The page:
Monday, March 31, 2008

The Siem Reap Ruins

Before leaving Manila we already booked on-line in a guesthouse in Siem Reap, specified 2 separate rooms, hot shower, etc. Nimol was with us and decided strongly to give up the booking and look for another guesthouse. He is sure we can get a cheaper one because it is not the peak season. And we did. The Bunnath Guesthouse is small in front but is long at the back with more than 30 rooms. It is also near the major road. They also serve meals and arrange for tourist cars to the ruins and to the airport. The rooms are clean with 2 beds and cable TV, hot water and other normal amenities. The manager, Thann, is also very accomodating and friendly. We were comfortable and at home in Bunnath.
We have two full days and a half in Siem Reap, so we got a 2-day pass to the ruins. They have different price rates for locals and tourists. They check this pass, which include my picture in it, in every temple we visited. The system is fairly organized, and the guesthouses and hotels already have vehicles depending on the need of the guests. In our case, the tuktuk was a convenient and comfortable vehicle to use. The tuktuk drivers are also familiar which sites to visit depending on the guests' length of stay. They arranged visits to sites near each other and major or "must see sites".

These two pictures show some details of the gallery in Angkor Wat. The walls along the walk on the outside portion of the temple contain these details, some historical, some common things about their lives, about dieties, etc, etc. This 2nd picture is already shiny due to constant touching by tourists. Take note of the different headress styles of the Apsaras.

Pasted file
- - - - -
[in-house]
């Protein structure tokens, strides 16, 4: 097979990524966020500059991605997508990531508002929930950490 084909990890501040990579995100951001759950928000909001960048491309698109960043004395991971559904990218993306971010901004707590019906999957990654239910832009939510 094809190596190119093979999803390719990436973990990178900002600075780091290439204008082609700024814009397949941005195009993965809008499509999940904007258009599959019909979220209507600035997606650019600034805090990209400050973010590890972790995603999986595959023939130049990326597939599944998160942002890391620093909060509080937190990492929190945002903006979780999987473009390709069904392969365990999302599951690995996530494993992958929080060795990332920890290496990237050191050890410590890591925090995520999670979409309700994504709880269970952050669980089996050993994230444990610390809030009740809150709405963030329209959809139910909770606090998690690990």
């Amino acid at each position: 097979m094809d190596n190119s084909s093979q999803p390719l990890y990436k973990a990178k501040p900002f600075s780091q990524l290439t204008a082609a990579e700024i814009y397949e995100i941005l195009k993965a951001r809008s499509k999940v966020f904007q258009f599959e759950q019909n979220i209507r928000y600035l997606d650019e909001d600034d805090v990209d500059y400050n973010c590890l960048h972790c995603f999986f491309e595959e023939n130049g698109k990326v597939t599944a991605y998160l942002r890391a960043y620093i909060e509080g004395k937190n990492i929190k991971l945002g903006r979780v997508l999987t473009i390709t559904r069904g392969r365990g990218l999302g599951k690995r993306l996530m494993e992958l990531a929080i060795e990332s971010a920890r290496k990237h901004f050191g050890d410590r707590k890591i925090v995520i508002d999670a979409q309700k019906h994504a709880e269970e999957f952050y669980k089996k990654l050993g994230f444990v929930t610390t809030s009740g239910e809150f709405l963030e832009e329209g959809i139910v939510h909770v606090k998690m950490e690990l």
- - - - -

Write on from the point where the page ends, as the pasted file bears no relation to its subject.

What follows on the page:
These are typical sites in the Siem Reap ruins. (The two men on the left are Marlowe and Nimol)

The temples were built from different kinds of materials, sometimes sandstones, others are bricks and other different stones. But most used laterite as structural materials and finished with more solid stones. Laterites are said to be soft in natural sources but hardens when air or sun-dried. They look like hardwoods eaten by termites, with holes and tunnels dispersed fully in the whole blocks.

The colors vary depending not only on the color of the stones used, but also on the seasons.

It is really amazing how the ancient people were able to put the stone blocks together in building high temples, which are sometimes even built on top of the mountains. Detailed observations showed some small protrusions on the rocks and a counterpart hollow on the adjacent rock to serve as hinges for the blocks not to slide and be kept in place. AMAZING!!!

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